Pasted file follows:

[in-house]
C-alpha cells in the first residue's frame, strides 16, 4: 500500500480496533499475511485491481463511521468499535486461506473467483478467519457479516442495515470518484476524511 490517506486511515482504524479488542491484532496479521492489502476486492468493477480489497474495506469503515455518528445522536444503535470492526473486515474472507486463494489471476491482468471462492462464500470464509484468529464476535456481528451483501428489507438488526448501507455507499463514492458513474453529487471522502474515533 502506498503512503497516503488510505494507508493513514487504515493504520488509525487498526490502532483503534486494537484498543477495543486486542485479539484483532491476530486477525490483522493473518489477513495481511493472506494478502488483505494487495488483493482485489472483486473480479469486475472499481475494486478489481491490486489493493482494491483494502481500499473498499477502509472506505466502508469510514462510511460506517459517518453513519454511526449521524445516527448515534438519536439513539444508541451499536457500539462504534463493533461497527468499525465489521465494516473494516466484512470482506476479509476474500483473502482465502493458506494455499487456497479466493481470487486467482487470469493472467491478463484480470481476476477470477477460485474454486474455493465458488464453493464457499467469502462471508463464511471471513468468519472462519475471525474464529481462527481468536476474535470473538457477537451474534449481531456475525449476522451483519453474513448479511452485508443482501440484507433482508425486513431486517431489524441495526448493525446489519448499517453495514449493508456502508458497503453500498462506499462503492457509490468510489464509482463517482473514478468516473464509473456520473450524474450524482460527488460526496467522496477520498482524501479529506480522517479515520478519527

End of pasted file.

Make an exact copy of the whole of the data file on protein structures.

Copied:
[in-house]
C-alpha cells in the first residue's frame, strides 16, 4: 500500500480496533499475511485491481463511521468499535486461506473467483478467519457479516442495515470518484476524511 490517506486511515482504524479488542491484532496479521492489502476486492468493477480489497474495506469503515455518528445522536444503535470492526473486515474472507486463494489471476491482468471462492462464500470464509484468529464476535456481528451483501428489507438488526448501507455507499463514492458513474453529487471522502474515533 502506498503512503497516503488510505494507508493513514487504515493504520488509525487498526490502532483503534486494537484498543477495543486486542485479539484483532491476530486477525490483522493473518489477513495481511493472506494478502488483505494487495488483493482485489472483486473480479469486475472499481475494486478489481491490486489493493482494491483494502481500499473498499477502509472506505466502508469510514462510511460506517459517518453513519454511526449521524445516527448515534438519536439513539444508541451499536457500539462504534463493533461497527468499525465489521465494516473494516466484512470482506476479509476474500483473502482465502493458506494455499487456497479466493481470487486467482487470469493472467491478463484480470481476476477470477477460485474454486474455493465458488464453493464457499467469502462471508463464511471471513468468519472462519475471525474464529481462527481468536476474535470473538457477537451474534449481531456475525449476522451483519453474513448479511452485508443482501440484507433482508425486513431486517431489524441495526448493525446489519448499517453495514449493508456502508458497503453500498462506499462503492457509490468510489464509482463517482473514478468516473464509473456520473450524474450524482460527488460526496467522496477520498482524501479529506480522517479515520478519527